You’ve heard of Brimfield, the oldest outdoor antiques event, and Round Top, the Texas-size market, but Madison-Bouckville is another must-visit flea market to put on your list.
Oh, the possibilities! Just looking down a row of vendor tents is enough to get a collector’s heart racing. The flea market at Madison-Bouckville is made up of over 2,000 sellers in 14 show fields.
No matter your passion, you will see something to feed it at the Madison-Bouckville Antiques Week in Upstate New York. You’ll unearth fantastic finds like vintage fabrics and linens, shabby chic cabinets, collectible ceramics, old toys, repurposed industrial lighting and furnishings—the list goes on and on. See that sold sign on the tailor’s dummy? It’s mine. I bought it from the great owners of Vintage Station—really a lovely couple.
Held twice a year, with a three-day event in June and a full-on week in August, the Madison-Bouckville flea market is conveniently located on scenic Route 20 in the antiquing community of Bouckville, New York—south of and approximately mid-way between Syracuse and Utica.
Farmhouse style is an appealing look, as the booth for Lake Girl Antiques demonstrates here. Freestanding kitchen cabinets, old scales, galvanized metal, mason jars, tin ceiling tiles, and rustic signage all epitomize the style.
Pedal cars bring out the kid in all of us. AJS Toys & ‘tiques from Rochester, New York, carries a remarkable selection of vintage metal toy vehicles. They don’t make them like this anymore!
Glass candy dishes were ubiquitous a few decades ago. With the addition of glass candlesticks, these examples have taken on a new role: feeding hungry songbirds.
With artist, hairdresser, designer and purveyor of needful things Robert Price at the helm, Assemblage333 offers an artistic array of objects that reflect a small part of history and are as vast and varied as its owner’s skills.
These vessels made in Liverpool, England and always called Liverpool jugs by collectors, are print-decorated wares from 1756. Many later pieces were made for the American market and feature patriotic emblems.
This vintage cabinet, with its multiple drawers and cupboards of various sizes, is an organizer’s dream! It would be ideal in a dining room to store linens and service pieces. Or tuck it into a walk-in closet for your unmentionables.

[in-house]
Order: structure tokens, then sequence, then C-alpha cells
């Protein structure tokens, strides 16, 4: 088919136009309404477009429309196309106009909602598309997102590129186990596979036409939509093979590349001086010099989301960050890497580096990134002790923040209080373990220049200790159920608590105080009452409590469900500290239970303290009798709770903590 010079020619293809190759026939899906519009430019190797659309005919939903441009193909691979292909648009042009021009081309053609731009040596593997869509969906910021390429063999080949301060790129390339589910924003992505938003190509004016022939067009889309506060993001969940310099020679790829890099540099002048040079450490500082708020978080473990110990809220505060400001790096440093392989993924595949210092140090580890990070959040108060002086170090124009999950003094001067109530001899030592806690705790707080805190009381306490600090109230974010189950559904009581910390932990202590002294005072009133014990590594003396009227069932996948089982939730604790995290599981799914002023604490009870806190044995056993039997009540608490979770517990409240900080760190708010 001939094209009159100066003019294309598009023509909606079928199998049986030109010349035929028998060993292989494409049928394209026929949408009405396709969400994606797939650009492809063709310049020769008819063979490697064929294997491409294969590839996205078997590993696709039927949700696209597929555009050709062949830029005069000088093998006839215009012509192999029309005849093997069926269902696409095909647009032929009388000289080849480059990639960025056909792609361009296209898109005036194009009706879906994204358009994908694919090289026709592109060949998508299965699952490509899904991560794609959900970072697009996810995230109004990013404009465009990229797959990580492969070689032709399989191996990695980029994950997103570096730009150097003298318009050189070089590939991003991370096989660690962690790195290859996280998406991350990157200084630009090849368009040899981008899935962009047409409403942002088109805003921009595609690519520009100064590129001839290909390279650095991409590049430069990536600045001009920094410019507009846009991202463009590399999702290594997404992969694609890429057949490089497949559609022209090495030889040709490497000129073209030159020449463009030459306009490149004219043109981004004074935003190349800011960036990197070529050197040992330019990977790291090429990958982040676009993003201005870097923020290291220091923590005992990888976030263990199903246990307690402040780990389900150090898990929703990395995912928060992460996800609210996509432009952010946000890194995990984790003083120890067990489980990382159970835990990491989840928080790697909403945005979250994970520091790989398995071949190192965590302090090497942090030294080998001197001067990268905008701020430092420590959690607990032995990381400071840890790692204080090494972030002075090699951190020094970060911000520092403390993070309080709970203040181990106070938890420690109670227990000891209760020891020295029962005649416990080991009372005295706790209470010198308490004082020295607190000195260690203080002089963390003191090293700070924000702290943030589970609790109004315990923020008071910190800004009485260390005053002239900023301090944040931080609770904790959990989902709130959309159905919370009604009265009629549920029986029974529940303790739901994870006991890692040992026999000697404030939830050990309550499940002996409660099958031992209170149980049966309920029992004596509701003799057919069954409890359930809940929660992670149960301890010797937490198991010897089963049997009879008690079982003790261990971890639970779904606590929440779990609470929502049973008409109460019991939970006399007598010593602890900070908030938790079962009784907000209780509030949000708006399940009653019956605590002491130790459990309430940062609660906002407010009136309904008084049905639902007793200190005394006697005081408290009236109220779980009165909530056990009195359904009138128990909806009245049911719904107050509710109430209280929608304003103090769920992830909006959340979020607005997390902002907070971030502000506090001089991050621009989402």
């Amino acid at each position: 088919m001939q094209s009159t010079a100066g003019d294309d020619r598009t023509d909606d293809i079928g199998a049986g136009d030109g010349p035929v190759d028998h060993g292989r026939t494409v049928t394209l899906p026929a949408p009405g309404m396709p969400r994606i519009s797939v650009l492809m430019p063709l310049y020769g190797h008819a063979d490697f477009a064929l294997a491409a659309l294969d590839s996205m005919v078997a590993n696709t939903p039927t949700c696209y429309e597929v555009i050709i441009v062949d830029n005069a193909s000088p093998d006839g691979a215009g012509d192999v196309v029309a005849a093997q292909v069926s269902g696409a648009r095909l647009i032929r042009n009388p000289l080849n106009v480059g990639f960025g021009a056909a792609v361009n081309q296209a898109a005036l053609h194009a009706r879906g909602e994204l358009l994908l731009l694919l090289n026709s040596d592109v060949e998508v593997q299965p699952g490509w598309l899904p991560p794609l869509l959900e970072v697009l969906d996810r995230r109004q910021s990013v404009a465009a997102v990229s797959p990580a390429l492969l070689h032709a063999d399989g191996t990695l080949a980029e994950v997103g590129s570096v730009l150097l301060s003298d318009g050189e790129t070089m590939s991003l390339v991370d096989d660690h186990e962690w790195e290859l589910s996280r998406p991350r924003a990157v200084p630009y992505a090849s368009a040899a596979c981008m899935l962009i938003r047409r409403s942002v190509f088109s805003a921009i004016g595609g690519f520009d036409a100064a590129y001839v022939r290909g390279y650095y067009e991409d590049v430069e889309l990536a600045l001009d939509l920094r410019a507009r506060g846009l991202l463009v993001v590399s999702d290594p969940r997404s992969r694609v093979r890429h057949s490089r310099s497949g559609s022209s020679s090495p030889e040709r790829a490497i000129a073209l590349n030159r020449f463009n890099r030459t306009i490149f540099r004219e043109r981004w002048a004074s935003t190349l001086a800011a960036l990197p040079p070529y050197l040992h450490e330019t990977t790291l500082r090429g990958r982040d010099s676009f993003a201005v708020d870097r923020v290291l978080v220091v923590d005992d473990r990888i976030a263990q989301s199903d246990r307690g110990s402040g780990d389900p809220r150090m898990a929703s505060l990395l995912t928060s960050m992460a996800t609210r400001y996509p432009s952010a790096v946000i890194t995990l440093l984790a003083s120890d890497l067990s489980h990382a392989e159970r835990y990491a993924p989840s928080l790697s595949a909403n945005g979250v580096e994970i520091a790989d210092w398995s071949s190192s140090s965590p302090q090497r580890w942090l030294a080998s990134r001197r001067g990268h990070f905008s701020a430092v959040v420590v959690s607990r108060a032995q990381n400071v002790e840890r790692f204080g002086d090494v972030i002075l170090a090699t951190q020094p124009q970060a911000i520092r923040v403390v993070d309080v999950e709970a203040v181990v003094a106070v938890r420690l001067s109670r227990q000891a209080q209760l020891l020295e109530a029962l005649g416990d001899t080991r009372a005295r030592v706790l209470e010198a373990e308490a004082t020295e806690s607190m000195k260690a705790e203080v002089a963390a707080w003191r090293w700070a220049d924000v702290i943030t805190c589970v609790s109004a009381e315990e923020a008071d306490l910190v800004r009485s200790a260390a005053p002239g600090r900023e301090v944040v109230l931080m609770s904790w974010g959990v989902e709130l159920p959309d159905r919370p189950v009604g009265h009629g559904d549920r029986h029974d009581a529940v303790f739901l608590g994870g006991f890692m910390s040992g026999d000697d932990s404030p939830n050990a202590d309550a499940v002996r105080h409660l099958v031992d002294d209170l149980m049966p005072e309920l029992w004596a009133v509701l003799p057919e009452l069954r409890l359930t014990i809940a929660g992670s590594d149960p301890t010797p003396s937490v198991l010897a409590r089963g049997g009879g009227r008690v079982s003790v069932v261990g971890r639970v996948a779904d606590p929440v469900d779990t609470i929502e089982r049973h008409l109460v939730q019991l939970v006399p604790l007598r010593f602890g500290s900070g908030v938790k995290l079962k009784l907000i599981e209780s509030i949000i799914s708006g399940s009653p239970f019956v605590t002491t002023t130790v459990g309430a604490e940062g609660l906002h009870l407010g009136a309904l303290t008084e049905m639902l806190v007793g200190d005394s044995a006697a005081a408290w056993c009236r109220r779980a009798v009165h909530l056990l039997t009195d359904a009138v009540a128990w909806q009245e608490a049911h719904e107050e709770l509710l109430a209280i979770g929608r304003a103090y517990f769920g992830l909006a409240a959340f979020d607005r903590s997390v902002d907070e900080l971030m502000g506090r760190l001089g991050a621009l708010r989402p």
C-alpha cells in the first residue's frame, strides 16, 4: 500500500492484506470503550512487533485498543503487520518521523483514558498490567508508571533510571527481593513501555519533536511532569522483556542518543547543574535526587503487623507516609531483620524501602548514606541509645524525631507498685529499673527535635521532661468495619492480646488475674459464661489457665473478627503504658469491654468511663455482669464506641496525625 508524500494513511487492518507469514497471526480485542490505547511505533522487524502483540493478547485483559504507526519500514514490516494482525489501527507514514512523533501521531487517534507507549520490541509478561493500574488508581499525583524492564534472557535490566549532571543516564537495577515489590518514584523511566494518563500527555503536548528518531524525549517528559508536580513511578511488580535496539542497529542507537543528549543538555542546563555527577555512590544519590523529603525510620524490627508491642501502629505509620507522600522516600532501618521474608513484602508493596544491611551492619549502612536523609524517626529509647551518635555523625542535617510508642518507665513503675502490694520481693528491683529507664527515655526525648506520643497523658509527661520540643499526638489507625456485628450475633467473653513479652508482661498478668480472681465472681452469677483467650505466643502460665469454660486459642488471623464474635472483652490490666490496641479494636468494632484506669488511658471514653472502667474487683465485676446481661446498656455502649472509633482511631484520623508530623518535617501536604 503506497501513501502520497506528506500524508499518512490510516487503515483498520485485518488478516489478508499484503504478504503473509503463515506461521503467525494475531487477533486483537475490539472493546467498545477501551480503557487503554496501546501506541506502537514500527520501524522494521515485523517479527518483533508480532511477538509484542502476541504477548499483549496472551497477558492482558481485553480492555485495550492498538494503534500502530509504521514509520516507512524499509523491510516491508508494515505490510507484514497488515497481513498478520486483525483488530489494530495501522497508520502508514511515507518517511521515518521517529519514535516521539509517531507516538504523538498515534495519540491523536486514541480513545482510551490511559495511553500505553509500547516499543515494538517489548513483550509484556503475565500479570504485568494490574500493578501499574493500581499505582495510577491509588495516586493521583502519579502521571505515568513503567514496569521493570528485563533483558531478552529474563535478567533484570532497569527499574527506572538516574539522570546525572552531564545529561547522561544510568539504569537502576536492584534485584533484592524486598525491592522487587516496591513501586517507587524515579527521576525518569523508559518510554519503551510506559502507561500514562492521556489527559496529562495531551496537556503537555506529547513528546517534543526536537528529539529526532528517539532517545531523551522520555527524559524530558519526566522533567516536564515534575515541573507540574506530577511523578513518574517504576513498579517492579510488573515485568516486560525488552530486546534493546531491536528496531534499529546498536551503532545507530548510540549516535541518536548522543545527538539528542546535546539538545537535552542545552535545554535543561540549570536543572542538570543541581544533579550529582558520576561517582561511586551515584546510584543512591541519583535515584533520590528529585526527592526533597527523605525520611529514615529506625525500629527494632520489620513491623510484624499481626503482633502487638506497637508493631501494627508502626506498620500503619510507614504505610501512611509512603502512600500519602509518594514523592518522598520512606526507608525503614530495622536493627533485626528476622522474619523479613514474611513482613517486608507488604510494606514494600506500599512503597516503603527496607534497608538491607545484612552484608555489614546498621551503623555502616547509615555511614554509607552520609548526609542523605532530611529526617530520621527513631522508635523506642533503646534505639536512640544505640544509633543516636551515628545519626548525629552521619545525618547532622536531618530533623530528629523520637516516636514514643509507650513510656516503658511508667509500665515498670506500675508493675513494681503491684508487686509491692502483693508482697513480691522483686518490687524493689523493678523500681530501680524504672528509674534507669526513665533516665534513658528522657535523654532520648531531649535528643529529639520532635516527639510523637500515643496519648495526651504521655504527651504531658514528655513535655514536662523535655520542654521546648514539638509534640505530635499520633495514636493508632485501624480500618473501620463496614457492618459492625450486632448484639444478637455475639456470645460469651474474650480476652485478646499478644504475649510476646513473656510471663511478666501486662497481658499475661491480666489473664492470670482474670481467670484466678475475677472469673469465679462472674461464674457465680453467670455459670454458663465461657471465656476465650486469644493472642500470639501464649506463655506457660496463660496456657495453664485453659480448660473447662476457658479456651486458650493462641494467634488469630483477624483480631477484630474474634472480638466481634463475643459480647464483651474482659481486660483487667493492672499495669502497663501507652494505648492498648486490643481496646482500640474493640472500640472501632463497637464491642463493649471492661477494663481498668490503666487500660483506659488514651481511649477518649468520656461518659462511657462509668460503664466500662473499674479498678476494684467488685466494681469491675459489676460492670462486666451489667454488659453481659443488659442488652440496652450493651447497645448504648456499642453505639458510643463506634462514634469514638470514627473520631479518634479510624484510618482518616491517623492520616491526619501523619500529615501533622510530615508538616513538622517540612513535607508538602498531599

Eye Openers, purveyors of collectible McCoy African violet pots and vintage kitchenware, plus Victorian wire pieces, books, tins, and much more show their wares every year in the East Expo Field.
The owners of Americana Antiques travel the country in search of rare, unusual and quality antiques.
A mirror inserted in a salvaged porthole from Big Ship Salvage makes a unique accent piece.
Collectible graniteware was produced in the Midwestern and Eastern United States from the 1870s until the end of World War II.
This 1950s hairdresser’s cabinet from J&L Antiques would make a fabulous retro bar!
Souvenir tea towels from the 1940s and ’50s sport engaging and colorful graphics. Take your pick at Judith Murray’s booth.
Travel decals enhance this well-traveled suitcase.
Vintage instruments have a sculptural quality that makes them collectible even if you’re tone deaf.
Learn how to raise muskrats and other esoteric skills from old books.
Just the Facts
Here’s the basic lowdown on the Madison-Bouckville flea market.
There is ample parking available at several points along highway 20. Most will cost $5 for the entire day but if you’re willing to walk, you can find parking for just $2 on the fringes.
Unlike some other big shows, admission to all fields is free of charge. Spend your cash on collectibles instead!
EAT, DRINK, BE MERRY
Food vendors dot the entire length of the show. You can get usual flea market fare—ice cream, sodas, burgers, kettle corn— but you can also get a lobster dinner and a bowl of clam chowder.
Looking for a flea market or vintage extravaganza nearer to home? Check out our Flea Market Map to see what’s going on in your neck of the woods. And don’t miss our tips for shopping success.
© Caruth Studio